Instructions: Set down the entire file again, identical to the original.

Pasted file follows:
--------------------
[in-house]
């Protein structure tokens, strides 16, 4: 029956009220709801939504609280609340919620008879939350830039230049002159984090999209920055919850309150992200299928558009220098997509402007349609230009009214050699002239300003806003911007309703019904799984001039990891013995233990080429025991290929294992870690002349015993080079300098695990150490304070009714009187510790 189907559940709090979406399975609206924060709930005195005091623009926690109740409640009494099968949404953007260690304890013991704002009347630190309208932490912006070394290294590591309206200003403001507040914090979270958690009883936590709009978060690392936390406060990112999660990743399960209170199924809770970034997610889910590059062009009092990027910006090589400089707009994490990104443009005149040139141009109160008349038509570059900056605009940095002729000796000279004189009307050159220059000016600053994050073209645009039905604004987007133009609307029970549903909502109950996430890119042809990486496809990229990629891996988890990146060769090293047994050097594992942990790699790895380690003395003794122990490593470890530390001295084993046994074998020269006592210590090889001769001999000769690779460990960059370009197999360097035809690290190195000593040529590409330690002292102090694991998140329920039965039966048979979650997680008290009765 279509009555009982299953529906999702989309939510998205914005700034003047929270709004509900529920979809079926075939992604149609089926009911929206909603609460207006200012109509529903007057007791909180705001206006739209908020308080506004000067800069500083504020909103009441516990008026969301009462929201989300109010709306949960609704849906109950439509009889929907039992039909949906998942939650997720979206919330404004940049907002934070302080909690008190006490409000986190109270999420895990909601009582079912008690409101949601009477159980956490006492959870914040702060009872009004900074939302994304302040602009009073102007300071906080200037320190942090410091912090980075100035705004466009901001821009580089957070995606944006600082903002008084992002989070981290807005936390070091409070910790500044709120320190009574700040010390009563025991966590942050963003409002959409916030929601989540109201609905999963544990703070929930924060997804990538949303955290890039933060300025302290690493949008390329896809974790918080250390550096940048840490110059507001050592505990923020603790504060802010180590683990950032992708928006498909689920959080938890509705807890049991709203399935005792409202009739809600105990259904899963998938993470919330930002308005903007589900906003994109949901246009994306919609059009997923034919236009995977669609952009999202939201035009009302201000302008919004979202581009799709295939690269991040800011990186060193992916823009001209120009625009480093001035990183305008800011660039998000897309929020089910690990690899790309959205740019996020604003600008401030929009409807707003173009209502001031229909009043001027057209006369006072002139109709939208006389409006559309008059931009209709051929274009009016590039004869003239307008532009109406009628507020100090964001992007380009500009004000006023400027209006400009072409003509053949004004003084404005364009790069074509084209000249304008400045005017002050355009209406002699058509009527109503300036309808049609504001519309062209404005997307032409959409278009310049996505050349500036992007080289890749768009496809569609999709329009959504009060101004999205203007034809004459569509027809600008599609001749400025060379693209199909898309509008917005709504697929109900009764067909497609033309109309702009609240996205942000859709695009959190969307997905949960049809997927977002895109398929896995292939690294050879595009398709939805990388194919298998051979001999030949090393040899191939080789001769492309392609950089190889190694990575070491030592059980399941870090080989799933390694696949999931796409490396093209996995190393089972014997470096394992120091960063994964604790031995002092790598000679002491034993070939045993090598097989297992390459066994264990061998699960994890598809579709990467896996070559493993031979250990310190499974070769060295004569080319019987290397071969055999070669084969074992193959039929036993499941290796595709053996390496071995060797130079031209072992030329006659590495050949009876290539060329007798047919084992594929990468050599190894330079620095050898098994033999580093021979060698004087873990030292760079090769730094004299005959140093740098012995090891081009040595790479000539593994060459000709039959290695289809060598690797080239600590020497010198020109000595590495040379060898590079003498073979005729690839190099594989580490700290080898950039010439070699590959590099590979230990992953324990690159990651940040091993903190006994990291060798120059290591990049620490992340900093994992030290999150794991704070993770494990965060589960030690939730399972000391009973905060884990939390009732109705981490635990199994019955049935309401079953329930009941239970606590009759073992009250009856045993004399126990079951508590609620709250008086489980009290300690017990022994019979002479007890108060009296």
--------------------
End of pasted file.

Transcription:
[in-house]
């Protein structure tokens, strides 16, 4: 029956009220709801939504609280609340919620008879939350830039230049002159984090999209920055919850309150992200299928558009220098997509402007349609230009009214050699002239300003806003911007309703019904799984001039990891013995233990080429025991290929294992870690002349015993080079300098695990150490304070009714009187510790 189907559940709090979406399975609206924060709930005195005091623009926690109740409640009494099968949404953007260690304890013991704002009347630190309208932490912006070394290294590591309206200003403001507040914090979270958690009883936590709009978060690392936390406060990112999660990743399960209170199924809770970034997610889910590059062009009092990027910006090589400089707009994490990104443009005149040139141009109160008349038509570059900056605009940095002729000796000279004189009307050159220059000016600053994050073209645009039905604004987007133009609307029970549903909502109950996430890119042809990486496809990229990629891996988890990146060769090293047994050097594992942990790699790895380690003395003794122990490593470890530390001295084993046994074998020269006592210590090889001769001999000769690779460990960059370009197999360097035809690290190195000593040529590409330690002292102090694991998140329920039965039966048979979650997680008290009765 279509009555009982299953529906999702989309939510998205914005700034003047929270709004509900529920979809079926075939992604149609089926009911929206909603609460207006200012109509529903007057007791909180705001206006739209908020308080506004000067800069500083504020909103009441516990008026969301009462929201989300109010709306949960609704849906109950439509009889929907039992039909949906998942939650997720979206919330404004940049907002934070302080909690008190006490409000986190109270999420895990909601009582079912008690409101949601009477159980956490006492959870914040702060009872009004900074939302994304302040602009009073102007300071906080200037320190942090410091912090980075100035705004466009901001821009580089957070995606944006600082903002008084992002989070981290807005936390070091409070910790500044709120320190009574700040010390009563025991966590942050963003409002959409916030929601989540109201609905999963544990703070929930924060997804990538949303955290890039933060300025302290690493949008390329896809974790918080250390550096940048840490110059507001050592505990923020603790504060802010180590683990950032992708928006498909689920959080938890509705807890049991709203399935005792409202009739809600105990259904899963998938993470919330930002308005903007589900906003994109949901246009994306919609059009997923034919236009995977669609952009999202939201035009009302201000302008919004979202581009799709295939690269991040800011990186060193992916823009001209120009625009480093001035990183305008800011660039998000897309929020089910690990690899790309959205740019996020604003600008401030929009409807707003173009209502001031229909009043001027057209006369006072002139109709939208006389409006559309008059931009209709051929274009009016590039004869003239307008532009109406009628507020100090964001992007380009500009004000006023400027209006400009072409003509053949004004003084404005364009790069074509084209000249304008400045005017002050355009209406002699058509009527109503300036309808049609504001519309062209404005997307032409959409278009310049996505050349500036992007080289890749768009496809569609999709329009959504009060101004999205203007034809004459569509027809600008599609001749400025060379693209199909898309509008917005709504697929109900009764067909497609033309109309702009609240996205942000859709695009959190969307997905949960049809997927977002895109398929896995292939690294050879595009398709939805990388194919298998051979001999030949090393040899191939080789001769492309392609950089190889190694990575070491030592059980399941870090080989799933390694696949999931796409490396093209996995190393089972014997470096394992120091960063994964604790031995002092790598000679002491034993070939045993090598097989297992390459066994264990061998699960994890598809579709990467896996070559493993031979250990310190499974070769060295004569080319019987290397071969055999070669084969074992193959039929036993499941290796595709053996390496071995060797130079031209072992030329006659590495050949009876290539060329007798047919084992594929990468050599190894330079620095050898098994033999580093021979060698004087873990030292760079090769730094004299005959140093740098012995090891081009040595790479000539593994060459000709039959290695289809060598690797080239600590020497010198020109000595590495040379060898590079003498073979005729690839190099594989580490700290080898950039010439070699590959590099590979230990992953324990690159990651940040091993903190006994990291060798120059290591990049620490992340900093994992030290999150794991704070993770494990965060589960030690939730399972000391009973905060884990939390009732109705981490635990199994019955049935309401079953329930009941239970606590009759073992009250009856045993004399126990079951508590609620709250008086489980009290300690017990022994019979002479007890108060009296």